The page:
Customers generally are looking for three things from microgrids: resiliency, cost savings and sustainability.
After the Texas storm in February that crippled the state’s power system, potential customers became more aware of microgrids’ ability to operate through power outages. They also became more attuned to the problems associated with large, decentralized grids.
“The Texas events were very detrimental to many of the businesses in the state,” said Eric Dupont, executive vice president and chief commercial officer at PowerSecure. The highly publicized storm has boosted customer interest in resiliency.
Resiliency has also become more important because now it’s a year-round need. No longer are microgrids most in demand during hurricane season. With more destructive storms, more wildfires and the increasing use of public safety power shutoffs by utilities, more businesses across the country are looking to avoid power outages. Not only are business customers becoming more knowledgeable about microgrids, but policymakers are beginning to understand the benefits of microgrids, too.
Electrification shines light on microgrids
The move to electrification is also shining a light on microgrids. As companies work to electrify their fleets and businesses, many utilities are struggling to understand how to best serve these customers. They are looking into the investments needed to supply the power for charging stations and what transmission feeder upgrades are required.
For those electrifying their fleets, microgrids can provide alternative solutions that benefit both businesses and utilities. For example, the Antelope Valley Transit Authority in California found that choosing electric buses powered by a microgrid was an easy decision. The agency expects significant fuel savings from the move.
Microgrids can charge electric vehicle fleets, helping lower fuel costs for businesses, and they can reduce the load on utilities. They can do this often at costs lower than the price of utility system upgrades.
“As electrification grows, so likely will microgrids,” said Dupont.
Businesses are also looking into microgrids to meet their sustainability goals, which often focus on incorporating renewable energy and reducing their carbon footprint.
Customers want microgrids for economic reasons, too
Cost savings are also an important goal for businesses looking into microgrids. Companies can cut costs by using microgrids to reduce their demand charges. They do this by operating the microgrid when their demand for utility power would otherwise be high. For example, the city of Medford, Massachusetts, installed a microgrid to help reduce its demand charges.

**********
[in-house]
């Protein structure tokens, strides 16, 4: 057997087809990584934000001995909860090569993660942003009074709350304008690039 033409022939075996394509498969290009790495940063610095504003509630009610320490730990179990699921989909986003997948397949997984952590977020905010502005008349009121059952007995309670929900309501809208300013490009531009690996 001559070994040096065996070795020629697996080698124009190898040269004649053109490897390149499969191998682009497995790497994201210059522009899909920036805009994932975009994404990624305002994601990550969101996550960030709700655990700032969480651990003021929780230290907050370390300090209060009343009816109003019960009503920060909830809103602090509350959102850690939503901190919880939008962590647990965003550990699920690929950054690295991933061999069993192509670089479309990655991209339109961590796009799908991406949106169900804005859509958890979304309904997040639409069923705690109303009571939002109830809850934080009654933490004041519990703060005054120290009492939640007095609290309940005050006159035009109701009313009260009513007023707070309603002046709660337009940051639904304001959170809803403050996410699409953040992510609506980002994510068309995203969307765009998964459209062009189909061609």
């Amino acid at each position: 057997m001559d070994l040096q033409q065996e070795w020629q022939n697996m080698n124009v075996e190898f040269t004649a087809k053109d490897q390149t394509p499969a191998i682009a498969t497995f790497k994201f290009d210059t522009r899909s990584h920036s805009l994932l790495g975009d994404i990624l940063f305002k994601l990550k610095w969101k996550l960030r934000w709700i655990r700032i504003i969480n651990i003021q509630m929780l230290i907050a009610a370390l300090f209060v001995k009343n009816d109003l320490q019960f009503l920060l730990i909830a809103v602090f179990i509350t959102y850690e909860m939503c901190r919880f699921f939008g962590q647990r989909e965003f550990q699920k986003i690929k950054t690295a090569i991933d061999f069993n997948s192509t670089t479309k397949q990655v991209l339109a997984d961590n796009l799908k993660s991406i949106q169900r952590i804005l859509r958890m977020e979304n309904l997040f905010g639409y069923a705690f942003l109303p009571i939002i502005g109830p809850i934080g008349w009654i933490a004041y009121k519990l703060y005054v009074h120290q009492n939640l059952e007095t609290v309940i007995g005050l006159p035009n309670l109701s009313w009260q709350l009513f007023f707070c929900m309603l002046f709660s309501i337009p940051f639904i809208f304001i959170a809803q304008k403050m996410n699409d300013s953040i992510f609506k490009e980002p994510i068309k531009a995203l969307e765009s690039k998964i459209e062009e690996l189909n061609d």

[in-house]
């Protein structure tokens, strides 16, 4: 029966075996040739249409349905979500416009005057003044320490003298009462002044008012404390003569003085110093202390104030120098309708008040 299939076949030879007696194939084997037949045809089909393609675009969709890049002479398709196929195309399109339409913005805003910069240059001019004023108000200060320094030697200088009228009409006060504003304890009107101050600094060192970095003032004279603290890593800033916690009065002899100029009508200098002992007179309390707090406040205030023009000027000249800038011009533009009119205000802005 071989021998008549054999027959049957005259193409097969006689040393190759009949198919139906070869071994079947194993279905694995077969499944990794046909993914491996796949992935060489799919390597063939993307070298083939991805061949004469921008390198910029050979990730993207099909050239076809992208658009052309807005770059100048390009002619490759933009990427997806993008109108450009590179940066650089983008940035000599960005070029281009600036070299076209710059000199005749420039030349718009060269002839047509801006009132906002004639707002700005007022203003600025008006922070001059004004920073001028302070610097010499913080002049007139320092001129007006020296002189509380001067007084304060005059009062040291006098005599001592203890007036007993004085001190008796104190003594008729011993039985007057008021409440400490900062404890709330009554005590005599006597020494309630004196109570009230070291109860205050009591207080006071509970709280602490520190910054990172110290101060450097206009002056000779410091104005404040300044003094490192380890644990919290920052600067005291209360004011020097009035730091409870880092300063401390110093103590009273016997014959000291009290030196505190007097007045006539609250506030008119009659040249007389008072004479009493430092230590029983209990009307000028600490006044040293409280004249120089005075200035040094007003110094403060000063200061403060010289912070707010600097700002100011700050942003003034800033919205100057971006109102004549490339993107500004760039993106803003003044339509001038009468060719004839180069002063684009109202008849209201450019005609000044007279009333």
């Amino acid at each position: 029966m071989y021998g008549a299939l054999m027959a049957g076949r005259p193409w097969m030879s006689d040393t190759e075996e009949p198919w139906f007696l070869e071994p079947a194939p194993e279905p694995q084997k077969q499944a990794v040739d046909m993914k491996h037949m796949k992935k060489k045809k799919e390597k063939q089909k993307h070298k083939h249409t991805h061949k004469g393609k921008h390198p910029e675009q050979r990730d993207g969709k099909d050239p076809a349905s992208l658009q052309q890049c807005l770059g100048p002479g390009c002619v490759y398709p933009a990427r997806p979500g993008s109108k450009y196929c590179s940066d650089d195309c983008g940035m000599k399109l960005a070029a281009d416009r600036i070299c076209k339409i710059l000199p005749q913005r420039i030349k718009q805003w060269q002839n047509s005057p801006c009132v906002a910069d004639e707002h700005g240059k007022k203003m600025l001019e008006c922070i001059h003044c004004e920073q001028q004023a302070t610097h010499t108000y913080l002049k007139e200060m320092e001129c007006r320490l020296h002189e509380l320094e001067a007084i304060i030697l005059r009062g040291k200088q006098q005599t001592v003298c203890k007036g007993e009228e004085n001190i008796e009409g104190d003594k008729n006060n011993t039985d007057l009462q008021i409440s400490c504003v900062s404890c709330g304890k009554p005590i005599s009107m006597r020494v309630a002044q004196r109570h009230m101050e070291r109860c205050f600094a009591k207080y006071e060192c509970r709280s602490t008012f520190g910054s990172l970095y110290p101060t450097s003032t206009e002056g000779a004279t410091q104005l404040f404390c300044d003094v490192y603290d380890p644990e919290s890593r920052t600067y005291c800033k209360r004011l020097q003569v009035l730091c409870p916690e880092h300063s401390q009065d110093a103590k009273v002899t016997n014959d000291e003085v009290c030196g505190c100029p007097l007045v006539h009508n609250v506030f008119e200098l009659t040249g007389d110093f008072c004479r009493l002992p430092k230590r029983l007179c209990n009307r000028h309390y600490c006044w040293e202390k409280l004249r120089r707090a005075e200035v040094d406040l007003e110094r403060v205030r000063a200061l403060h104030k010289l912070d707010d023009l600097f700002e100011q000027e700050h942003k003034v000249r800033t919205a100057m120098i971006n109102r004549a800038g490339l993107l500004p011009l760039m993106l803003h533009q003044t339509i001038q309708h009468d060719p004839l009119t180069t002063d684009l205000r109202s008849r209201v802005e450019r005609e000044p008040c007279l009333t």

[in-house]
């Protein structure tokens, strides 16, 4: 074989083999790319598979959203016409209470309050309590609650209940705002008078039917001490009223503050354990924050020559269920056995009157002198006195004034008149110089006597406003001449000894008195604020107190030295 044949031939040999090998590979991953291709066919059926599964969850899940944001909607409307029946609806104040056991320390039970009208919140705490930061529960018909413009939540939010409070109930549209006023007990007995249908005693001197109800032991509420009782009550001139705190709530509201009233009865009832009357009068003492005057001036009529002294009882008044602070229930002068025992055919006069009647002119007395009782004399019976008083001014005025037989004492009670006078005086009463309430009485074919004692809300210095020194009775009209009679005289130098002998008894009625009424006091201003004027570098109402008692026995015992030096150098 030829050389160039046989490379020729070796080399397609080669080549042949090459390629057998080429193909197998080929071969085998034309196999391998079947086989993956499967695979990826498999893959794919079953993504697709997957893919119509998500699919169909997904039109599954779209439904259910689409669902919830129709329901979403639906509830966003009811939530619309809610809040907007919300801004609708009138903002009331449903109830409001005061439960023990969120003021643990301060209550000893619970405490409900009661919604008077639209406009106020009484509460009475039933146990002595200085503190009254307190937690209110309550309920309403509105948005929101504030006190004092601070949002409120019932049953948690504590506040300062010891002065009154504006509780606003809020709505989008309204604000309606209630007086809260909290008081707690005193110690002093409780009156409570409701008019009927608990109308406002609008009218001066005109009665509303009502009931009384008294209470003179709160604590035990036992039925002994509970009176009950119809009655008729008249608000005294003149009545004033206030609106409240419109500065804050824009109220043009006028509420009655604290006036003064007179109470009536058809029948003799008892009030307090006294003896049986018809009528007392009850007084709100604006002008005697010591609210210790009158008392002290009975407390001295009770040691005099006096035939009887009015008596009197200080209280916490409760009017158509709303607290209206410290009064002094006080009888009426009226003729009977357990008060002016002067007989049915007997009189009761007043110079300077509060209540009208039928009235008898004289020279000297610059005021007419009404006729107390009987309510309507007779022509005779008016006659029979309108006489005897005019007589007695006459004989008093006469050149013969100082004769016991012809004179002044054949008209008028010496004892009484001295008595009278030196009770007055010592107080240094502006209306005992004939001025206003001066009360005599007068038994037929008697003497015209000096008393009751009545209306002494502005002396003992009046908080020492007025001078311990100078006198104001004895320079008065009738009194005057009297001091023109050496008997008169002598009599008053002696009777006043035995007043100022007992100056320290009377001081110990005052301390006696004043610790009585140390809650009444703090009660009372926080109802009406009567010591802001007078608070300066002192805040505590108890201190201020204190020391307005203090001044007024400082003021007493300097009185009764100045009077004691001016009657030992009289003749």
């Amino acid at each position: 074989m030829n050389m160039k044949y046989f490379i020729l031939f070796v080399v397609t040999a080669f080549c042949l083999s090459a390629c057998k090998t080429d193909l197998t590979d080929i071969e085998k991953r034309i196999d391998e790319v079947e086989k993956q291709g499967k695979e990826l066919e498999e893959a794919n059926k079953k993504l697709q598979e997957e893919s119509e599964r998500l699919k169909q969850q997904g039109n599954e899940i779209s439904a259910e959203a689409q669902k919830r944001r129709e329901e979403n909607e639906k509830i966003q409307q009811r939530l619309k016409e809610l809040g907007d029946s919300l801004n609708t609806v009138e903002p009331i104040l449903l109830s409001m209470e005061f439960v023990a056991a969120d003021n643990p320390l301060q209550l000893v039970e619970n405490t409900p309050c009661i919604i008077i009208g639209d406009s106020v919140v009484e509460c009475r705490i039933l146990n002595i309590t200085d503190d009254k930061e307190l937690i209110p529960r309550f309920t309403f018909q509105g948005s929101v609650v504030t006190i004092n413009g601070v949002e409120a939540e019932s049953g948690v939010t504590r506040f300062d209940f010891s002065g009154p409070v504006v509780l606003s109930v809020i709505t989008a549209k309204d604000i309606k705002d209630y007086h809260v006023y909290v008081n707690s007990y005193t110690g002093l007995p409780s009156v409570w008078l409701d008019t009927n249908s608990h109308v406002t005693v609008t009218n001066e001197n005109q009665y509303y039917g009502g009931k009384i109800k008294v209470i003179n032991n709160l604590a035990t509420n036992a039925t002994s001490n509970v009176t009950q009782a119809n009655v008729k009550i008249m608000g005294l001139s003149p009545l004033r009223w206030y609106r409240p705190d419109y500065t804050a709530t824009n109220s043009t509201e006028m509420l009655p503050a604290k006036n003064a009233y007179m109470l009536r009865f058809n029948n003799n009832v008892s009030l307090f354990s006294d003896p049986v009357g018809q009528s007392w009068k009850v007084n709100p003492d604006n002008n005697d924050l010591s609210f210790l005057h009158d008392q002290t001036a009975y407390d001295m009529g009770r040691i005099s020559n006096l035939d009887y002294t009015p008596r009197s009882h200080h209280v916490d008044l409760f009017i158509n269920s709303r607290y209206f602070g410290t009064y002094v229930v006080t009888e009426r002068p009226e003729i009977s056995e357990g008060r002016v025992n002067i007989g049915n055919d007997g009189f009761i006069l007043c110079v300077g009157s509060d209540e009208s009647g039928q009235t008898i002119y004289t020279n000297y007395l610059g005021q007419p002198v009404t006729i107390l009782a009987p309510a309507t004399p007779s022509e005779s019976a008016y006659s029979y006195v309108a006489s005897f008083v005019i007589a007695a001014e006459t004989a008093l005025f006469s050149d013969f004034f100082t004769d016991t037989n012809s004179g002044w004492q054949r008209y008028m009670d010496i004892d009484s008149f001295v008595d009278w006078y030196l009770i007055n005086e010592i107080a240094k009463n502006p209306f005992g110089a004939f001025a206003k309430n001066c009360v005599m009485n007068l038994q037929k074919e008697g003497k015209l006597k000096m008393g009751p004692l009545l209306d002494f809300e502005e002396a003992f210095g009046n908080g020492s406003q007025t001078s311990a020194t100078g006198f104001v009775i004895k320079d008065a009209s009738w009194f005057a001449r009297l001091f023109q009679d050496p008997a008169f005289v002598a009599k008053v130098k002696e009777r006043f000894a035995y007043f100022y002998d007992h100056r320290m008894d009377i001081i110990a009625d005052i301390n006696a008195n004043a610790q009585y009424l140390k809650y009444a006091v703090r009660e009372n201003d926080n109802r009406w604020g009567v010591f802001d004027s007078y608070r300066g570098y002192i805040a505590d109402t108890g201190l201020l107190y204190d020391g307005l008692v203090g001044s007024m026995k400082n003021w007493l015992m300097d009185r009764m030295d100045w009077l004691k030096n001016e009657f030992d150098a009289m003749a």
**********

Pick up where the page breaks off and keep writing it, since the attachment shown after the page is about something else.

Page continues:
To lower demand charges, customers reduce electricity use to lower their spikes in demand.
Microgrids help with this strategy because the customer can use microgrid power, instead of grid power. Demand charges are set based on the short period of time that a customer’s demand is at its highest. So, if customers cut back on use of the grid at that point, they lower what they pay in demand charges.
Businesses can also cut costs by operating microgrids in markets that provide real-time pricing. This allows businesses to benefit during power price spikes. For example, during the Texas storm, prices skyrocketed. By operating a microgrid during periods of high prices, businesses avoid purchasing from the grid and paying the associated high costs of doing so. In some regions, microgrid operators can sell power to the grid when prices are high and benefit from the high prices.
Microgrid customers are often interested in meeting all three goals —resilience, sustainability and cost savings. For microgrid providers, it’s important to balance all three goals. That means incorporating technologies that can meet a customer’s business objectives.
“If you get too focused on one individual goal, you could end up with the wrong set of technologies incorporated into your microgrid that don’t meet the customer’s ultimate requirements,” said Dupont.
While microgrids are helping customers meet their goals, they often provide a larger benefit by supplying power to the grid when it’s most needed. Microgrids can participate in demand response programs under which they cut back their draw from the utility during peak hours. These programs provide societal benefits: They help utilities meet their demand, rely less on fossil fuels and cut costs.
While business customers don’t always focus on helping out utilities and creating larger societal pluses, they’re often happy to provide this important benefit as a byproduct of their investment.
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